The SEB Cell Section is at the heart of the SEB as cell biology is central to modern experimental biology. We bring together knowledge, techniques and application from animal, plant and fungal systems with the vision to learn across kingdoms and to promote development at the forefront of our field. We have a particular interest in supporting –and learning from- early career scientists and we welcome suggestions for meetings where breakthrough science and emerging technologies are presented. To achieve this, the Section Committee comprises pure and applied, animal, plant and fungal cell biologists from around the world.
The Cell Section has a number of special interest groups covering different areas of cell biology that you are welcome to join. These interest groups help to organise sessions at our Annual Conference and our Symposia. Each interest group is headed by a group convenor, and the group convenors make up the SEB Cell Section Committee.
Below is the list of cell biology interest groups, use the button below to log in to the members' area and join a group:
Cell biology interest groups
Convenor: Monica Pradillo Orellana (Universidad Complutense de Madrid)
The Cellular Function Group is interested in how information is processed in living cells. This includes understanding how cells perceive stimuli, how information regarding the nature of the stimulus is encoded in cells, how this information is processed and then decoded by the cell to lead to the appropriate end response.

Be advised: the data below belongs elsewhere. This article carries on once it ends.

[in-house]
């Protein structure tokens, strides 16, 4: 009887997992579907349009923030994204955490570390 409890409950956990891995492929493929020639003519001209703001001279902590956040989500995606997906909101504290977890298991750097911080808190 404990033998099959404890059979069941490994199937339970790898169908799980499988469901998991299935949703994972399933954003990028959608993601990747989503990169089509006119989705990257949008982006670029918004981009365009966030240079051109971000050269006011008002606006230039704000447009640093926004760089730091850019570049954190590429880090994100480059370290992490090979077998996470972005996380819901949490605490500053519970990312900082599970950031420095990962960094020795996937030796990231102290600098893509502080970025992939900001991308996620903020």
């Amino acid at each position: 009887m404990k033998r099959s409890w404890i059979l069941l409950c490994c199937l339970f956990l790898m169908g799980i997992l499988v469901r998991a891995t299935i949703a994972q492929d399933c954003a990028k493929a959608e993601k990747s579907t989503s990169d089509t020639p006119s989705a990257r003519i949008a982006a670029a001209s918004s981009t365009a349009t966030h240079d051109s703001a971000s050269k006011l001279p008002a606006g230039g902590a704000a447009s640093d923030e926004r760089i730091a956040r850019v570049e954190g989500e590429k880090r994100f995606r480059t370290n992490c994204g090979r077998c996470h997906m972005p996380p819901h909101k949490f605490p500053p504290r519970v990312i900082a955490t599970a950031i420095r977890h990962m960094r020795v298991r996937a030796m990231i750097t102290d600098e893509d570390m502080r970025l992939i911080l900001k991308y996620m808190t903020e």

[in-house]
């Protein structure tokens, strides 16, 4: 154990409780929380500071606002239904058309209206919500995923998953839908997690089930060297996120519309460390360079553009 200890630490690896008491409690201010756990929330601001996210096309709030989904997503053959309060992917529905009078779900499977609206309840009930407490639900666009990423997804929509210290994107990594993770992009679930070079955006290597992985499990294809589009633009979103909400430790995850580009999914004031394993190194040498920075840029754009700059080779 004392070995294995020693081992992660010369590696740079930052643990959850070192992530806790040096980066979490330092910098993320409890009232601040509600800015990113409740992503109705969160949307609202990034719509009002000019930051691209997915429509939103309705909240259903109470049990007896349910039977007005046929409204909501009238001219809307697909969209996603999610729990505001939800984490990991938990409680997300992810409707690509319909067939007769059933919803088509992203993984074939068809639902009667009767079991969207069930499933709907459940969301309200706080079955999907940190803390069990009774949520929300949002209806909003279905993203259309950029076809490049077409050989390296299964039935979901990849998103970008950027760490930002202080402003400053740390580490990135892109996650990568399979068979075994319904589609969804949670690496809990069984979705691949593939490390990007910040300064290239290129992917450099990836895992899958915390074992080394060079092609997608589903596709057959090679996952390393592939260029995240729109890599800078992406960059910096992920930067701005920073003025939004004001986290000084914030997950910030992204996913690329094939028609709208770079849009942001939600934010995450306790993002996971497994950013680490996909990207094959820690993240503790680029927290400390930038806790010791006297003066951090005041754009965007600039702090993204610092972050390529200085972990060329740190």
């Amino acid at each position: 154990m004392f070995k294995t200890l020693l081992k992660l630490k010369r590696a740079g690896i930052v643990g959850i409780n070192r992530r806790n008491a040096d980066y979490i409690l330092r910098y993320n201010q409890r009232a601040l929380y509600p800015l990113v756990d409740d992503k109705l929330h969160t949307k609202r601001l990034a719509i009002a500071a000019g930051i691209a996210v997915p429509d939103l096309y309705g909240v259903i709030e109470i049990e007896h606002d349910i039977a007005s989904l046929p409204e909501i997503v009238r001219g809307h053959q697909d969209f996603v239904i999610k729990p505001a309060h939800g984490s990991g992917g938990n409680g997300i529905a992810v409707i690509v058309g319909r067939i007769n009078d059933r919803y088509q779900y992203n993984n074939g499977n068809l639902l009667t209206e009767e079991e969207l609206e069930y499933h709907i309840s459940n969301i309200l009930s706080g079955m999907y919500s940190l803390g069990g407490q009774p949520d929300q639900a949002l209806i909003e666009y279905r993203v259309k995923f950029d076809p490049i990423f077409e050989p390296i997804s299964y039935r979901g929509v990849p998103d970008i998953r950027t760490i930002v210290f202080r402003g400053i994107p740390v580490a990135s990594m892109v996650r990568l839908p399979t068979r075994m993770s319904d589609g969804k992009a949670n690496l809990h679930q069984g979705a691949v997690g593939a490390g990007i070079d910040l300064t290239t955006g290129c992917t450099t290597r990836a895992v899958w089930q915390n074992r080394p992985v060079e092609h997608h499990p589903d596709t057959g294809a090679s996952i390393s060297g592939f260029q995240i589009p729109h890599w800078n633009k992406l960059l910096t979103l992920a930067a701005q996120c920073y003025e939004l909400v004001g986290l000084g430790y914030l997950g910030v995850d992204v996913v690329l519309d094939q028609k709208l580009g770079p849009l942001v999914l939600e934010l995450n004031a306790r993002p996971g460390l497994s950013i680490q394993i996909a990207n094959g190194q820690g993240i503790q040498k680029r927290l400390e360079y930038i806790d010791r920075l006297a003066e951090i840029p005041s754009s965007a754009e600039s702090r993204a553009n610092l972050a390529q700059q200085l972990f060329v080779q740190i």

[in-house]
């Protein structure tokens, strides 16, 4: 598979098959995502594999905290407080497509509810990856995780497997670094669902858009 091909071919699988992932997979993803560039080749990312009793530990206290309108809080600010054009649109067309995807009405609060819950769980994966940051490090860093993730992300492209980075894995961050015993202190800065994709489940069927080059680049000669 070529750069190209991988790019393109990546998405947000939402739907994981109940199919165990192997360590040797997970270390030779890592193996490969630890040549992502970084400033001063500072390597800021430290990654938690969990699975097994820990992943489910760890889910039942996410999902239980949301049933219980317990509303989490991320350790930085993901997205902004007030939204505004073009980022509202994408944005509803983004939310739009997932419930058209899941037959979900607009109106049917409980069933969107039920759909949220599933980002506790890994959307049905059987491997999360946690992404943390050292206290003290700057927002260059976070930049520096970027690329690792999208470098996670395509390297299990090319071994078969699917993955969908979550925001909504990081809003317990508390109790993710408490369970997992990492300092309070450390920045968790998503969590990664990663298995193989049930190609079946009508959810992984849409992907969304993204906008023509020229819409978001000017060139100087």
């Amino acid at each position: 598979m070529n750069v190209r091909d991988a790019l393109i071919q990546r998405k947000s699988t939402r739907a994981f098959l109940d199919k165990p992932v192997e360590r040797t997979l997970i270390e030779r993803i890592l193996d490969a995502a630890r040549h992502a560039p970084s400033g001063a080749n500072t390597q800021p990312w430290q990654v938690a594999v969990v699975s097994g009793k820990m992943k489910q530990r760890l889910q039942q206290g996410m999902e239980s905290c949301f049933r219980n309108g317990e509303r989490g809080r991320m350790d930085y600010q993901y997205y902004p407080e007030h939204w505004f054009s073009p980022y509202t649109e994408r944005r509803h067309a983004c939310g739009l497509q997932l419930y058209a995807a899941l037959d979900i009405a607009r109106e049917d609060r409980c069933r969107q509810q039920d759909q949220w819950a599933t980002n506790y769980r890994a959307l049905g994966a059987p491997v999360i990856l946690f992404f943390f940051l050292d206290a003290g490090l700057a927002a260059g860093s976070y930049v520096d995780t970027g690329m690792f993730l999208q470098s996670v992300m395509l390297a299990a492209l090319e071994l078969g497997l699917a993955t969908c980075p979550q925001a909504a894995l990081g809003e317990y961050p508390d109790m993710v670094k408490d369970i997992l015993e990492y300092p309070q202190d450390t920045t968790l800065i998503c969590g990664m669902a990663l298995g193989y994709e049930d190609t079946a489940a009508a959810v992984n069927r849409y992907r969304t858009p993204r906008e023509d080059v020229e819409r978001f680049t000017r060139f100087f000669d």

These mechanisms are important in many different biological contexts, such as a bacteria responding to nutrients, yeast to hormones, human cells to drugs and plant cells to environmental stress. The aims of the group are to elucidate the key cellular components that are important in such signalling pathways and in particular resolving the major conundrum of how specific information is encoded in cells.
Key players in cellular function include receptors and effector proteins, proteins involved in post-translational regulation, as well as second messengers such as calcium and reactive oxygen/nitrogen species and the group is active in all these areas. Apart from being academically important, the identification of key players in cellular function will allow better drug design for human health, antibiotics against harmful microbes and targeted breeding for crops with improved stress tolerance, all grand challenges for the 21st century.
Cytoskeleton and Cytosolic Organisation Group
Convenor: Joseph McKenna
The Emerging Technologies interest group promotes meetings to explore the development and application of novel methods and technologies in any aspect of cell biology in the broadest sense with the widest application.
With the vision that future advances in bioscience research lie in developing and combining new approaches in imaging, omics and functional interaction, this new interest group seeks to bring together technical experts and research scientists.
The primary focus of this group will be on the application of advanced techniques to biological questions and their ability to yield new insight.
Modelling and in silico biology
Co-convenors: Leah Band (University of Nottingham) and George Bassel (University of Warwick)
Over recent decades, we have gained detailed knowledge of many processes involved in plant and animal biology. However, with this knowledge comes increasing complexity and a pressing need for mechanistic modelling and in silico techniques to uncover how those individual processes interact.